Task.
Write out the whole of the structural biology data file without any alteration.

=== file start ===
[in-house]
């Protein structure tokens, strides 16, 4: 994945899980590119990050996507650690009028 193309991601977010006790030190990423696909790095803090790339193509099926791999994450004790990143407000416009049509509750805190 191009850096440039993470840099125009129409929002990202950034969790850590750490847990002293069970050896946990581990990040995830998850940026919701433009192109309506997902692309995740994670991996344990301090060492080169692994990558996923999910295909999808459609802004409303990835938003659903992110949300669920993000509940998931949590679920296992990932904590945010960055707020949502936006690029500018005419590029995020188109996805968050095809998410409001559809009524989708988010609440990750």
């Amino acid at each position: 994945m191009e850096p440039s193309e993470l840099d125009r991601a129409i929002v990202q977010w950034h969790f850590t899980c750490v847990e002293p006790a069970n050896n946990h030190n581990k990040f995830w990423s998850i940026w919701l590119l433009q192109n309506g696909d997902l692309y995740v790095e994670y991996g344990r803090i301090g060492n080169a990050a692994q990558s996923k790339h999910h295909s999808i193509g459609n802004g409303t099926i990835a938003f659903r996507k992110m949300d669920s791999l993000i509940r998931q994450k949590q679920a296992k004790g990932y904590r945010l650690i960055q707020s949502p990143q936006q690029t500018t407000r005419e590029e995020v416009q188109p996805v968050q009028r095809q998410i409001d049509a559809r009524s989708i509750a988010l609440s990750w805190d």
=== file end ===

[in-house]
């Protein structure tokens, strides 16, 4: 994945899980590119990050996507650690009028 193309991601977010006790030190990423696909790095803090790339193509099926791999994450004790990143407000416009049509509750805190 191009850096440039993470840099125009129409929002990202950034969790850590750490847990002293069970050896946990581990990040995830998850940026919701433009192109309506997902692309995740994670991996344990301090060492080169692994990558996923999910295909999808459609802004409303990835938003659903992110949300669920993000509940998931949590679920296992990932904590945010960055707020949502936006690029500018005419590029995020188109996805968050095809998410409001559809009524989708988010609440990750």
């Amino acid at each position: 994945m191009e850096p440039s193309e993470l840099d125009r991601a129409i929002v990202q977010w950034h969790f850590t899980c750490v847990e002293p006790a069970n050896n946990h030190n581990k990040f995830w990423s998850i940026w919701l590119l433009q192109n309506g696909d997902l692309y995740v790095e994670y991996g344990r803090i301090g060492n080169a990050a692994q990558s996923k790339h999910h295909s999808i193509g459609n802004g409303t099926i990835a938003f659903r996507k992110m949300d669920s791999l993000i509940r998931q994450k949590q679920a296992k004790g990932y904590r945010l650690i960055q707020s949502p990143q936006q690029t500018t407000r005419e590029e995020v416009q188109p996805v968050q009028r095809q998410i409001d049509a559809r009524s989708i509750a988010l609440s990750w805190d």